If you just want to see something, a hair works; to calculate what you expect, most human hairs are ~0.05 mm in diameter. Another thing that works is simply to form a single slit by holding the straight edges of two scraps of paper close together.

If you get to the point where you're trying to get quantitative data, watch out because if your beam only bathes part of the slits, then they act as a pair of slits with a smaller effective spacing.

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Scientific American has some good discussions about how to conduct the quantum erasure experiment using nothing more than a laser pointer, needle, and some cheap polarized lenses from 3d glasses. This is essentially is a variation of the double slit experiment and it works quite well. I tried this a few years ago and it works as advertised.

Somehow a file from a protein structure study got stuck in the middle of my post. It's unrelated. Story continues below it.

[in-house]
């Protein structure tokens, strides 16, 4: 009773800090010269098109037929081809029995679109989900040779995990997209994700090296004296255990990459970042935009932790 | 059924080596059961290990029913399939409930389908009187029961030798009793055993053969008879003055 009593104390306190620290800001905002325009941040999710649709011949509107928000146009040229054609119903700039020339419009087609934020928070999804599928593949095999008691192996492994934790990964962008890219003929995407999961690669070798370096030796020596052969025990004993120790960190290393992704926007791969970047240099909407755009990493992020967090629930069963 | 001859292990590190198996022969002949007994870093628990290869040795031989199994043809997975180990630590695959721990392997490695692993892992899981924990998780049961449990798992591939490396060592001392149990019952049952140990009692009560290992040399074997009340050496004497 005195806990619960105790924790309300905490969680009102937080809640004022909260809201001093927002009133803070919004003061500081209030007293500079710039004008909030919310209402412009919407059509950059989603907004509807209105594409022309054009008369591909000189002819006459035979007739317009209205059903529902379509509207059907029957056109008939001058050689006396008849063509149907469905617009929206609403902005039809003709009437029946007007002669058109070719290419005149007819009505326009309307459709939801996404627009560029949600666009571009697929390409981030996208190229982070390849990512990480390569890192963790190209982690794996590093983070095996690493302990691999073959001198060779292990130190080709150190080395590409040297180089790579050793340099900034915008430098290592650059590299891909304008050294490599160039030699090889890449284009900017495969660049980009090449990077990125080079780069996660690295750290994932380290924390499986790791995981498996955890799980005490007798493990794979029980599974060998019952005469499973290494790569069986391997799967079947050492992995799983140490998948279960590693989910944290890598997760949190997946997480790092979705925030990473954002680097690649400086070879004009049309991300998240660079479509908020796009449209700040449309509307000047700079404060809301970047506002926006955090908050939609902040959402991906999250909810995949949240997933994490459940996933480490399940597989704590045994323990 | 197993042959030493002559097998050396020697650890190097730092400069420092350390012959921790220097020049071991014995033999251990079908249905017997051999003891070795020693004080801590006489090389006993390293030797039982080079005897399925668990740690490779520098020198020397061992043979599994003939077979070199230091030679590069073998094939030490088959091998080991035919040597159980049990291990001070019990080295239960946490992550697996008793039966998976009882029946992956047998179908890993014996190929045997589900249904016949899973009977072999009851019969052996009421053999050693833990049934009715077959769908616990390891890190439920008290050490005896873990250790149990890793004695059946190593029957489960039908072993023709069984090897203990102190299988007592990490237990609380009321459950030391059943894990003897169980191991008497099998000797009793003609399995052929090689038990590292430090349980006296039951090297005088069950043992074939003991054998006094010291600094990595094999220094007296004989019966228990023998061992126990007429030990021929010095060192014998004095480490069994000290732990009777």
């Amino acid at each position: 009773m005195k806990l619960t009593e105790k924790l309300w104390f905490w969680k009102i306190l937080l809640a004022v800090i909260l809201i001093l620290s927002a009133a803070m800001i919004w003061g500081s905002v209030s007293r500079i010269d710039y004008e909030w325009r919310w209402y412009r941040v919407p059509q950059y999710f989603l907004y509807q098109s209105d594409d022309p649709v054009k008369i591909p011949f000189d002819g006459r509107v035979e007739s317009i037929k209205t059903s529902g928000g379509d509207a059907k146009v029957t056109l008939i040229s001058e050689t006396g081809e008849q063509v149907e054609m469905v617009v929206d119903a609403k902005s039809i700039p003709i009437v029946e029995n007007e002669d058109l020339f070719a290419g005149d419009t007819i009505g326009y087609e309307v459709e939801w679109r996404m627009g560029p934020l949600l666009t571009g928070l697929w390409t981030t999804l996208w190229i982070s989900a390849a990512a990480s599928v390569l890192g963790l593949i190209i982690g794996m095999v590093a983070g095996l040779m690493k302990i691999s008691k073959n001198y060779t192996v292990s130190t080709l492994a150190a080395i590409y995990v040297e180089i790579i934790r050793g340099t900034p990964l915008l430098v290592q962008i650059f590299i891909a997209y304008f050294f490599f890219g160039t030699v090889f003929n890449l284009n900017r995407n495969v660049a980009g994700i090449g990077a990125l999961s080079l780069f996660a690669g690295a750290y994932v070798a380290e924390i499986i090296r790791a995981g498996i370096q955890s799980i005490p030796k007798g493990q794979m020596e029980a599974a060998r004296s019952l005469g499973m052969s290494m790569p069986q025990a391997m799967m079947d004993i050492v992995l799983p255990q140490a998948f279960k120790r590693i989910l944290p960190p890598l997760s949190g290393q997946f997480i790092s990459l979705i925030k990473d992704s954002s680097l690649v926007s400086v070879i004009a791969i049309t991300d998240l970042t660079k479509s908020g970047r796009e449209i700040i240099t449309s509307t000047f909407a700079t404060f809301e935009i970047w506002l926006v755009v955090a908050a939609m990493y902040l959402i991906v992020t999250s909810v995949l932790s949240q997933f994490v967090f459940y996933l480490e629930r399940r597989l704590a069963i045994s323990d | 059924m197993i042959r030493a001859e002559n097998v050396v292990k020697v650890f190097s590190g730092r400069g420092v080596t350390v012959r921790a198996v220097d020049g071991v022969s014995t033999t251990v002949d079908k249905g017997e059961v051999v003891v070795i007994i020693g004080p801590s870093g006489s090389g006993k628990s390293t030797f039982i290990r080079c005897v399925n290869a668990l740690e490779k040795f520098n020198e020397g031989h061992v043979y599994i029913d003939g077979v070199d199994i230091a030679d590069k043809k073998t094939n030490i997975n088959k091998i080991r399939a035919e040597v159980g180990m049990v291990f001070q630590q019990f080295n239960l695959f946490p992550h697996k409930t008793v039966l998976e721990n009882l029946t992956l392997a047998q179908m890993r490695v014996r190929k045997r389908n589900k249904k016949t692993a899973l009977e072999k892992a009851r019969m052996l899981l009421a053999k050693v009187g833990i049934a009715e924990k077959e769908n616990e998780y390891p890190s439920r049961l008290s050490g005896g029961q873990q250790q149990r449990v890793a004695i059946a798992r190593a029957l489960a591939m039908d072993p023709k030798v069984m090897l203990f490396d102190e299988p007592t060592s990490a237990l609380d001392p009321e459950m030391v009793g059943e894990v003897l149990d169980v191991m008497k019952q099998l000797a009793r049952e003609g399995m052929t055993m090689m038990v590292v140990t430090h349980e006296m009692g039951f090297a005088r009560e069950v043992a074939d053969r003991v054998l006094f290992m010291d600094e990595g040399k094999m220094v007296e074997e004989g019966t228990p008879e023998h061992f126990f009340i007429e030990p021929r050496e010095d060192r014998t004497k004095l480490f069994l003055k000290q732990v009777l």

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Interference phenomenon are caused by the principle of superposition.This wave phenomenon seem to be violated when we use high intensity waves like shock waves , high intensity laser beam...etc .This may be the reason of your failure.

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Light from a laser is coherent, so no. –  Olaf Dec 12 '12 at 14:01
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Electromagnetism is linear in normal materials up to field strengths far far far far far greater than anything you could make at home. (like give a conservative three orders of magnitude for each "far") So no. –  Michael Brown May 20 '13 at 9:41
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protected by Qmechanic May 20 '13 at 9:39